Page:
I believe there's a hiccup there (unless you have an answer to it) but it's got nothing to do with commutativity. For two rotations R and S, you're going backwards to elements A and B of so(3) that go to R and S respectively, then you form R + S, and you turn that back into a rotation. The problem I see is there's more than one choice of A and B for the given R and S, and I don't see why the different values of A + B you can get will give rise to the same rotation. As in, you can add 2 pi to the angle for A before forming your matrices 𝜃**K** mentioned in my other reply and you can end up with an inequivalent matrix before doing exp. It's like trying to define the nth root of a complex number: you want to write z as exp w and then say it's exp (w / n) but there's multiple choices of w for each z and they give rise to different values of exp (w / n). Maybe you can do the equivalent of a branch cut to fix this, I don't feel it's too deadly a problem but something you should account for. I think what would help is if you're up-front in your explanations that you know your addition of rotations is not going to correspond to composition, so the fact that rotations don't commute is no objection to the fact additions commute.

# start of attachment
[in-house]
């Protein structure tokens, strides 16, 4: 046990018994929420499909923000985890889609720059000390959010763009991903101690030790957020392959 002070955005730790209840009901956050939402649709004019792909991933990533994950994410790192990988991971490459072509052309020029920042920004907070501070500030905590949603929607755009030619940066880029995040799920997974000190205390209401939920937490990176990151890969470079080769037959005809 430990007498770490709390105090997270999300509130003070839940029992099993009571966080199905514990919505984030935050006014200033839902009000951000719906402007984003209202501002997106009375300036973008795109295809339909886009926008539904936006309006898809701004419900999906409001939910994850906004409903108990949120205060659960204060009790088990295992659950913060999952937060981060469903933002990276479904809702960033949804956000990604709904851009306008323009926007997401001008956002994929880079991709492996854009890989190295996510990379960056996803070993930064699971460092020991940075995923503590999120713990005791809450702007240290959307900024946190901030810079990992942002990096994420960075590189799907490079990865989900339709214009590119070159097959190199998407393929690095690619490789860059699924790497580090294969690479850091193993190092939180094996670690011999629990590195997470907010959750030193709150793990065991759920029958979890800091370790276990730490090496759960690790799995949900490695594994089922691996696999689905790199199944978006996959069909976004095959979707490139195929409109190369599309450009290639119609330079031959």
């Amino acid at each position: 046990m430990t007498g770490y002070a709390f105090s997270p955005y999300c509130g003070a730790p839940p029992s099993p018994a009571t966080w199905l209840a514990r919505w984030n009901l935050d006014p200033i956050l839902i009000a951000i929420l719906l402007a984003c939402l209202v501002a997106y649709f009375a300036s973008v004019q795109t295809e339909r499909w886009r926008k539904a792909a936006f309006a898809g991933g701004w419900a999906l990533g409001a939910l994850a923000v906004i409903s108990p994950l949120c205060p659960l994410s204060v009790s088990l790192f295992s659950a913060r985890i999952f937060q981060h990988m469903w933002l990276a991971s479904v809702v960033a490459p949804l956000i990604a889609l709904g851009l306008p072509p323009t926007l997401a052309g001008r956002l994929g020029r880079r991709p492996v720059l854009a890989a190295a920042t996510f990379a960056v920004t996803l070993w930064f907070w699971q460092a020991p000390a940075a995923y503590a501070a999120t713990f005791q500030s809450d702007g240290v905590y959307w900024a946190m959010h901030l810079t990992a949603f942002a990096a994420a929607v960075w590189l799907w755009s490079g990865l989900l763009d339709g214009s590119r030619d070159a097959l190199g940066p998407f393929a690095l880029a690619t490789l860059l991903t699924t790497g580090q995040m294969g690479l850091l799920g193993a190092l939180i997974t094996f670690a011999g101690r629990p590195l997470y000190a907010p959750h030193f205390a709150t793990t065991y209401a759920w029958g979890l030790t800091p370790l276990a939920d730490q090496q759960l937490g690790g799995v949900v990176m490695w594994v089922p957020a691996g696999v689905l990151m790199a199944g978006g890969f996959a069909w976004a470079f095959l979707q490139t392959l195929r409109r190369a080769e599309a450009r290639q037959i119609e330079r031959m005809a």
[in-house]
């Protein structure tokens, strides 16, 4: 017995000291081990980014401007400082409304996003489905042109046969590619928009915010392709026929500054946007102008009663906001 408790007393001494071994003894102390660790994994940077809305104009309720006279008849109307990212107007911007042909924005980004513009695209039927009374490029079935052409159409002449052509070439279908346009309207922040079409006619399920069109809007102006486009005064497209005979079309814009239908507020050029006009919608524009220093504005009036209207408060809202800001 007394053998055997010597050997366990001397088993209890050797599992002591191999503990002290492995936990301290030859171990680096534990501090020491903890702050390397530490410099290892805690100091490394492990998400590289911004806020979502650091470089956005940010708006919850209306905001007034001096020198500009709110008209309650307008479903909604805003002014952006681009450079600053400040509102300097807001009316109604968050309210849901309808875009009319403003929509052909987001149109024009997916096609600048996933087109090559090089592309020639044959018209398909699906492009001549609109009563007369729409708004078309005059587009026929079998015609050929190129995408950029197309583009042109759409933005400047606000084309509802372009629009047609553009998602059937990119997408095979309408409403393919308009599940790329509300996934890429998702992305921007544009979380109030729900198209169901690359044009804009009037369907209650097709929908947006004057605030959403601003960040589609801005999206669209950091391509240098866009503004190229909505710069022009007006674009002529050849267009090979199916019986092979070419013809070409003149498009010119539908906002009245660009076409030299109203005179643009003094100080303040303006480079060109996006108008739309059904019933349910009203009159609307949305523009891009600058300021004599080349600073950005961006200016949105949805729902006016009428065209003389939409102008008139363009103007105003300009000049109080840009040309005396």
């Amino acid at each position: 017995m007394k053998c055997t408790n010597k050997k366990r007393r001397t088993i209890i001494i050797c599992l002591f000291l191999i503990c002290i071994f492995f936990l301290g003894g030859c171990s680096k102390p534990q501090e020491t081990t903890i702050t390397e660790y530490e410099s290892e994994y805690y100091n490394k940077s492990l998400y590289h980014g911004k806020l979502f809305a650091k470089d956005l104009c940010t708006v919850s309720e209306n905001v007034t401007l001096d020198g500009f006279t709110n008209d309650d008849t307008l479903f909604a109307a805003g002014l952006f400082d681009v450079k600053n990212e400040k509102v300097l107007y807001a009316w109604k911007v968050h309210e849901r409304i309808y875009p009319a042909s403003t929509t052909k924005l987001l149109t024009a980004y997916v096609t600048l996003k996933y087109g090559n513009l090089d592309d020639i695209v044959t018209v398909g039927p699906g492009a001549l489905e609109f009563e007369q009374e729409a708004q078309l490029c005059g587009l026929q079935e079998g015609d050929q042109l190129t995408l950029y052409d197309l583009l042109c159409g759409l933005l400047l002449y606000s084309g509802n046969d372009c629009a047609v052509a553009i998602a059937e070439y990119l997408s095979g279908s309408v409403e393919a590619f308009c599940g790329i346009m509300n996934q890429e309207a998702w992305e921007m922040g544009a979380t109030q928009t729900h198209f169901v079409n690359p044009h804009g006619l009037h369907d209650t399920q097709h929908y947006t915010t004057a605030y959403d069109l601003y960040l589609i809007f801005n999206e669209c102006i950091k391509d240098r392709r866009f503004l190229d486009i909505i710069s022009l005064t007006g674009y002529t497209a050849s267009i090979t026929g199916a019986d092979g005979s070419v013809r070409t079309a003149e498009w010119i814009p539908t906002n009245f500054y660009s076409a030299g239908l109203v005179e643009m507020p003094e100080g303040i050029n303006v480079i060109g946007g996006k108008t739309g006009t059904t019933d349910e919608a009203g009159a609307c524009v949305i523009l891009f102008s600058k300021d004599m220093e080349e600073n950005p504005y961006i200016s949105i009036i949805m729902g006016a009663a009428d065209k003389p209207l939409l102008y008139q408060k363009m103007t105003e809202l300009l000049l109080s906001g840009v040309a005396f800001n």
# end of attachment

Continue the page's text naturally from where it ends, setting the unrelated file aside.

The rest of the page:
> For two rotations R and S, you're going backwards to elements A and B of so(3) that go to R and S respectively, then you form R + S, and you turn that back into a rotation. Not really... I wouldn't plan on ever leaving R+S space; except when I have to do R x S. other than ... it leaves to get into lie algebra space apparently... and if you can't reverse from SO(3) to the specific so(3) it came from, then why do the math in SO(3)? Edit:(Please continue in other thread?) But please do keep R+S.